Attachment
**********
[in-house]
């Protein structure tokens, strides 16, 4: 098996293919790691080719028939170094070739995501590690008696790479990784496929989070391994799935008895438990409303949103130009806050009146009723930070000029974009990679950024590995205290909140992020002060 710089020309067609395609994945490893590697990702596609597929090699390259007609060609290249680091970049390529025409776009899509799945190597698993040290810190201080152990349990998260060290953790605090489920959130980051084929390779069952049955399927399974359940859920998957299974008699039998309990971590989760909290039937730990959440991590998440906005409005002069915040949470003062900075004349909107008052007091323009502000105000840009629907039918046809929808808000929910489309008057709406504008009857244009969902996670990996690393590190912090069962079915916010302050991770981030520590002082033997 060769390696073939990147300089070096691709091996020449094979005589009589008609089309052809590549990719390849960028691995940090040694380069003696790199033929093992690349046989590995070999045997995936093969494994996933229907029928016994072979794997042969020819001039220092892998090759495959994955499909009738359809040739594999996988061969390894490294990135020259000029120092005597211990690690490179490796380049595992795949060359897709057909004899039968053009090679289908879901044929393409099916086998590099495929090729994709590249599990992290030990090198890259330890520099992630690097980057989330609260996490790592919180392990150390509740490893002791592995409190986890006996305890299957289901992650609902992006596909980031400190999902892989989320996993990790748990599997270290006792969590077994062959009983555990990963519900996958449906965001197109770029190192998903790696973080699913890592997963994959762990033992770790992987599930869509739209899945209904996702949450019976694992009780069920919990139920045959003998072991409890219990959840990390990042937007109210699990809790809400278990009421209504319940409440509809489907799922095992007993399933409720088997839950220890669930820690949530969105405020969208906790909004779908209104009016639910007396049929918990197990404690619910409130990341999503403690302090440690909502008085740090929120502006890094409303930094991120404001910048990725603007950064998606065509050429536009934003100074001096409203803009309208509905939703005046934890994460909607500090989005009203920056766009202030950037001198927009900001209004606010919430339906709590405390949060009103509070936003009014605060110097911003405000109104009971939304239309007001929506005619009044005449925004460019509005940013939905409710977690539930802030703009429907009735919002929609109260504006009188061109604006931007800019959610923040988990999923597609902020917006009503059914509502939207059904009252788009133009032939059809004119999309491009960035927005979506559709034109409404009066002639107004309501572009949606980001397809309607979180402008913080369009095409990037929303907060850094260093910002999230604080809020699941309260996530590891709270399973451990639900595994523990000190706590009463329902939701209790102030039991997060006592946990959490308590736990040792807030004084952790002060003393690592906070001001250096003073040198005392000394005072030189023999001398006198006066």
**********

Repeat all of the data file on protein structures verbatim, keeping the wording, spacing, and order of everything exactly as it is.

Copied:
[in-house]
């Protein structure tokens, strides 16, 4: 098996293919790691080719028939170094070739995501590690008696790479990784496929989070391994799935008895438990409303949103130009806050009146009723930070000029974009990679950024590995205290909140992020002060 710089020309067609395609994945490893590697990702596609597929090699390259007609060609290249680091970049390529025409776009899509799945190597698993040290810190201080152990349990998260060290953790605090489920959130980051084929390779069952049955399927399974359940859920998957299974008699039998309990971590989760909290039937730990959440991590998440906005409005002069915040949470003062900075004349909107008052007091323009502000105000840009629907039918046809929808808000929910489309008057709406504008009857244009969902996670990996690393590190912090069962079915916010302050991770981030520590002082033997 060769390696073939990147300089070096691709091996020449094979005589009589008609089309052809590549990719390849960028691995940090040694380069003696790199033929093992690349046989590995070999045997995936093969494994996933229907029928016994072979794997042969020819001039220092892998090759495959994955499909009738359809040739594999996988061969390894490294990135020259000029120092005597211990690690490179490796380049595992795949060359897709057909004899039968053009090679289908879901044929393409099916086998590099495929090729994709590249599990992290030990090198890259330890520099992630690097980057989330609260996490790592919180392990150390509740490893002791592995409190986890006996305890299957289901992650609902992006596909980031400190999902892989989320996993990790748990599997270290006792969590077994062959009983555990990963519900996958449906965001197109770029190192998903790696973080699913890592997963994959762990033992770790992987599930869509739209899945209904996702949450019976694992009780069920919990139920045959003998072991409890219990959840990390990042937007109210699990809790809400278990009421209504319940409440509809489907799922095992007993399933409720088997839950220890669930820690949530969105405020969208906790909004779908209104009016639910007396049929918990197990404690619910409130990341999503403690302090440690909502008085740090929120502006890094409303930094991120404001910048990725603007950064998606065509050429536009934003100074001096409203803009309208509905939703005046934890994460909607500090989005009203920056766009202030950037001198927009900001209004606010919430339906709590405390949060009103509070936003009014605060110097911003405000109104009971939304239309007001929506005619009044005449925004460019509005940013939905409710977690539930802030703009429907009735919002929609109260504006009188061109604006931007800019959610923040988990999923597609902020917006009503059914509502939207059904009252788009133009032939059809004119999309491009960035927005979506559709034109409404009066002639107004309501572009949606980001397809309607979180402008913080369009095409990037929303907060850094260093910002999230604080809020699941309260996530590891709270399973451990639900595994523990000190706590009463329902939701209790102030039991997060006592946990959490308590736990040792807030004084952790002060003393690592906070001001250096003073040198005392000394005072030189023999001398006198006066």